Amber...well, you could take Amber out for a day to a public toilet and she'd probably enjoy it if you paid her enough attention; Millie is marginally more demanding these days.  She was particularly impressed by the bats, by the miniature train (she even thanked the driver when we got off, completely spontaneous and unprompted by us!) and by the petting zoo.
It was a lovely family day out, as all my immediate family made it, and so did my uncle Maurice, auntie Jackie, cousin Mark and his lovely wife, Maxine.  We all had a really nice day out.

I should probably mention the big slide, too.  There was a children's playground in the park, and one of the attractions there was a damn big slide - one of those steep, twisty-turny tubey ones built in a tree and with a daunting metal staircase leading ever upwards to the commanding heights.
I honestly thought Millie would blanch at that particular beast.  I thought she'd look at it, pause, and then run back to the swings or the more reasonably sized slides.
Did she heck!
She paused only to draw breath before running up those stairs!  I was so proud!  
One minute later there was an almighty clang and a startled Millie appeared.  Unprepared for the descent, she'd banged her head on the way down and needed a cuddle...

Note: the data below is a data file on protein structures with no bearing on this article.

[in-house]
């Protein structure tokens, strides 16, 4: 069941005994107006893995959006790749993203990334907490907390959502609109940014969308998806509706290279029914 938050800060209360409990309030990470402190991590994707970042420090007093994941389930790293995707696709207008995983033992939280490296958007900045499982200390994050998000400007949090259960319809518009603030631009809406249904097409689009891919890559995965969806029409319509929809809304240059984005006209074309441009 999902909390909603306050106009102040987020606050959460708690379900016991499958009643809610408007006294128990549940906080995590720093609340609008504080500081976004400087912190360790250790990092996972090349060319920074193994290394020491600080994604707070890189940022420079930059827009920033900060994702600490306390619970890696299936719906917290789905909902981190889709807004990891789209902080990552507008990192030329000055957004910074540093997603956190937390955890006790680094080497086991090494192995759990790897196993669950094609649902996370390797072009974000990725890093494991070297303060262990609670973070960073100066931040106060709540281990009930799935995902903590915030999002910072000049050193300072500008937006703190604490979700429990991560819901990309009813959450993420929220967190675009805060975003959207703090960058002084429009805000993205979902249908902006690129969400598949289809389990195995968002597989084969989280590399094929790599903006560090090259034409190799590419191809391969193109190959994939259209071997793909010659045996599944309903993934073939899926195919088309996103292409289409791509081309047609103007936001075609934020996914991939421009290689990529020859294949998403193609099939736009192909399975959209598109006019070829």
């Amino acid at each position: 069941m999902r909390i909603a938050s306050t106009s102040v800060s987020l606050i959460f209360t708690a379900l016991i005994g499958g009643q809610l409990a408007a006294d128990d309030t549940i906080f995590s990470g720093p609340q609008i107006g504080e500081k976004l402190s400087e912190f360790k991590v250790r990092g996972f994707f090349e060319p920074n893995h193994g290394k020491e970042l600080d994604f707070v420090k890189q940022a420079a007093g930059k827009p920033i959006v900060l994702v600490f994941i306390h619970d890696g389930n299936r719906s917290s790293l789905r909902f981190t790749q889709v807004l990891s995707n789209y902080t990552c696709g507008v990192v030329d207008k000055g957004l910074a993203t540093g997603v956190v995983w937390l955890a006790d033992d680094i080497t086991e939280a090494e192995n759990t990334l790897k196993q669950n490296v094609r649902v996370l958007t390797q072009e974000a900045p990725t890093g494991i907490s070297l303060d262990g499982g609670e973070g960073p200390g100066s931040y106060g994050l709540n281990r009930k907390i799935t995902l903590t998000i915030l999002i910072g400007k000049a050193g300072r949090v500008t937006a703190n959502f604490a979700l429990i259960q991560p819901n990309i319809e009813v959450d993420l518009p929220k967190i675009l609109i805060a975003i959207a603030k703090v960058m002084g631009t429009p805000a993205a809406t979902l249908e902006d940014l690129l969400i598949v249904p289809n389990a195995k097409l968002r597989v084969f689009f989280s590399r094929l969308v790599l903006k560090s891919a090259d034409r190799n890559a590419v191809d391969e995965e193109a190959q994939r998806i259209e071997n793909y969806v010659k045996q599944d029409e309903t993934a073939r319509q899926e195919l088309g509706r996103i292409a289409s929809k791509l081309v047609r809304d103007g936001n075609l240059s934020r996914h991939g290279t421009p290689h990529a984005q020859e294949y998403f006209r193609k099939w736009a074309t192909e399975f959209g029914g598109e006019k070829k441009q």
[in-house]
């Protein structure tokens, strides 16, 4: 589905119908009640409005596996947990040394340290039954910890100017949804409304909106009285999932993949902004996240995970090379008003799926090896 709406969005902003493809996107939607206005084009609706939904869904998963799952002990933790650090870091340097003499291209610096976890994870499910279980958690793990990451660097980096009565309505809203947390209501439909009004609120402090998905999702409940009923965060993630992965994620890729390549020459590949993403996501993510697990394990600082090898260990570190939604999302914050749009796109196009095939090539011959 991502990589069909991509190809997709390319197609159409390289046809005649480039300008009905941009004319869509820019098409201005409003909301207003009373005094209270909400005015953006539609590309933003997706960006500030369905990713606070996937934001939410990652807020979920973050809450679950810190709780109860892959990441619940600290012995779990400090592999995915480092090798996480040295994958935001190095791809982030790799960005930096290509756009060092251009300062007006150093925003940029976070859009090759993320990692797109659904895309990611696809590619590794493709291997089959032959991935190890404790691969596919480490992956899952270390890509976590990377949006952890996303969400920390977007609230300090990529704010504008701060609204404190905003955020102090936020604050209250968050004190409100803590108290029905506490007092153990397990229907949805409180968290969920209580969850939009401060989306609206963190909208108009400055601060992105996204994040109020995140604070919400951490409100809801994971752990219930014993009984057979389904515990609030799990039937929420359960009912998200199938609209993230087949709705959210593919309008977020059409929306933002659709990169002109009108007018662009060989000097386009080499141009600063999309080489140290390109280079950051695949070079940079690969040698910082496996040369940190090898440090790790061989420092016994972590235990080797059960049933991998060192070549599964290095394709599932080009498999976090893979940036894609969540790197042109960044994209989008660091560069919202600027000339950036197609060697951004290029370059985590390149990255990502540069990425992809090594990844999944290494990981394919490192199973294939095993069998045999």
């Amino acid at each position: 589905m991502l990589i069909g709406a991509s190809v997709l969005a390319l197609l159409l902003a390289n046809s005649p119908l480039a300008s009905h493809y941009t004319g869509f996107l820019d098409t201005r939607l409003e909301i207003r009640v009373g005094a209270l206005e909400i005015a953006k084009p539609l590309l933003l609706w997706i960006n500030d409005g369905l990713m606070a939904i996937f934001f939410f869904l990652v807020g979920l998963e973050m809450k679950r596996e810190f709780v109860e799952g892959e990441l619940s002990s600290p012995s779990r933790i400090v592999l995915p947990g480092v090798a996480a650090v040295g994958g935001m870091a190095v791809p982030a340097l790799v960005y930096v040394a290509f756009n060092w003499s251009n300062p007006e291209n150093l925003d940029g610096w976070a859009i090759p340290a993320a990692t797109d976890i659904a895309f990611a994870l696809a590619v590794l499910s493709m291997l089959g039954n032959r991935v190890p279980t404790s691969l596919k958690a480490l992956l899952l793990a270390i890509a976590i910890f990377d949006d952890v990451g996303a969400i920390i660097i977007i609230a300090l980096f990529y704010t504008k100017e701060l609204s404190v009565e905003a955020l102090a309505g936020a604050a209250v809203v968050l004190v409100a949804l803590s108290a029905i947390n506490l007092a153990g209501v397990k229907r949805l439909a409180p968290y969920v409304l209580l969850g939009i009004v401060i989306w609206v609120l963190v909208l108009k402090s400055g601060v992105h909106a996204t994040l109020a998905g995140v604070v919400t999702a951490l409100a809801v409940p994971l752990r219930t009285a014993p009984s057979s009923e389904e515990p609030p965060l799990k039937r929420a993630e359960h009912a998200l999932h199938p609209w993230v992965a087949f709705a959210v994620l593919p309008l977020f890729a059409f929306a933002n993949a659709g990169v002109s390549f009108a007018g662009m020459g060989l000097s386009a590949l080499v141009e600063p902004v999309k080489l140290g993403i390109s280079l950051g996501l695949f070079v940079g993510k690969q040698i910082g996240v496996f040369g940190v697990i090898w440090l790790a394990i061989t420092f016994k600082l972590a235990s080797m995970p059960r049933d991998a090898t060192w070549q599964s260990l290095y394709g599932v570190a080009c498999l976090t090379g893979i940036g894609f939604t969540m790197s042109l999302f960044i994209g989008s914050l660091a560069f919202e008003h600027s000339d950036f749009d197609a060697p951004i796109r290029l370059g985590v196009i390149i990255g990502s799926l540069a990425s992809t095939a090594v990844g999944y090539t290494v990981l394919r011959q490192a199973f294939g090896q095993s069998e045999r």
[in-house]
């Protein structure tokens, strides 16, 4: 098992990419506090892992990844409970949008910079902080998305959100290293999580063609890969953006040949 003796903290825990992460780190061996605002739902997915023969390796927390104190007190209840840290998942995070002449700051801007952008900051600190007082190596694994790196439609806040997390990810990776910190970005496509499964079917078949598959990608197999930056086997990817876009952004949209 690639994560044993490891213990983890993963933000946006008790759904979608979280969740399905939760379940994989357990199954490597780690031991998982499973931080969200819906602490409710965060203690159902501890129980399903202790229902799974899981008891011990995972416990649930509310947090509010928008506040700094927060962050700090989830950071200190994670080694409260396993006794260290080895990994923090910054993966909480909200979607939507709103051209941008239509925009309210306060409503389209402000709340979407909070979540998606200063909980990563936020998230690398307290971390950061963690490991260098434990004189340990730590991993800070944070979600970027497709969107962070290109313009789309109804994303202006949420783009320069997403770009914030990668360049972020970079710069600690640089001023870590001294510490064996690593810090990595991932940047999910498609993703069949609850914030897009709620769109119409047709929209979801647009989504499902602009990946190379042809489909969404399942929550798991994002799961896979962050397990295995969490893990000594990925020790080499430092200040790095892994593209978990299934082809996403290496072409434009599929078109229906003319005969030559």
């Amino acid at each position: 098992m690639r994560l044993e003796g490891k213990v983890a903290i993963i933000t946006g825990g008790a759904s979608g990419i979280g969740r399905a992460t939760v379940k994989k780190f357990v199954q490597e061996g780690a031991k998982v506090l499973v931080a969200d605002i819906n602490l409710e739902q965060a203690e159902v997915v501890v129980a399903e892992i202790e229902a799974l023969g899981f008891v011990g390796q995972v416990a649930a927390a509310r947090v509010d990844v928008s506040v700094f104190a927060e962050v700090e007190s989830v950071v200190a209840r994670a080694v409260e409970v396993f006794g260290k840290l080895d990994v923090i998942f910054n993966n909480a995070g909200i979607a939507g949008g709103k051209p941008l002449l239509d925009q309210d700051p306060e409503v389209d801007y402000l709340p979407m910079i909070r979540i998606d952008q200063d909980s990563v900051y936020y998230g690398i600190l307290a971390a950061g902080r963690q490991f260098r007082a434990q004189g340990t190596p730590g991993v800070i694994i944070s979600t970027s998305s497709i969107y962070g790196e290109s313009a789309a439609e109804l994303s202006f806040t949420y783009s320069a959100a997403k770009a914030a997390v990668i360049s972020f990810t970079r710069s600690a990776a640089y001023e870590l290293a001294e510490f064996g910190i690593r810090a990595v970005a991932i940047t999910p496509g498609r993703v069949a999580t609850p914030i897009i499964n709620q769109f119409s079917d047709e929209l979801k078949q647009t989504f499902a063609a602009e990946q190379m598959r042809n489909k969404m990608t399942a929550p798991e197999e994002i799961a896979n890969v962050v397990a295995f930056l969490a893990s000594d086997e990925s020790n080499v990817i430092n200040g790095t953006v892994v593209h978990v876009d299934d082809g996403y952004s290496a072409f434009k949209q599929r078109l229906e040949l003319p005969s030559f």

..for 15 seconds, then she was back up those stairs!

But after a few minutes of children popping out of the slide at five-second intervals (sometimes less) a grown woman appeared and said that a little girl up there 'was a bit nervous'.  So I climbed up the stairs myself to find, yes, a nervous Millie hanging around the top of the slide.  With just a few reassurances however before she was soon on her way down again, and since forewarned is forearmed she enjoyed it a lot more this time.
And the time after that.
And the time after that.
In fact, I think she was on there for about an hour, round and round and round, overtaking children two or three times her age.

There are pictures from the weekend on Flickr.

One other great thing was to have my dad there with us: not just sort of creeping along behind, but there with us; keeping pace with Millie, lifting her up, throwing her around and playing all day long with her.  I'm not sure who was having the most fun, him or her.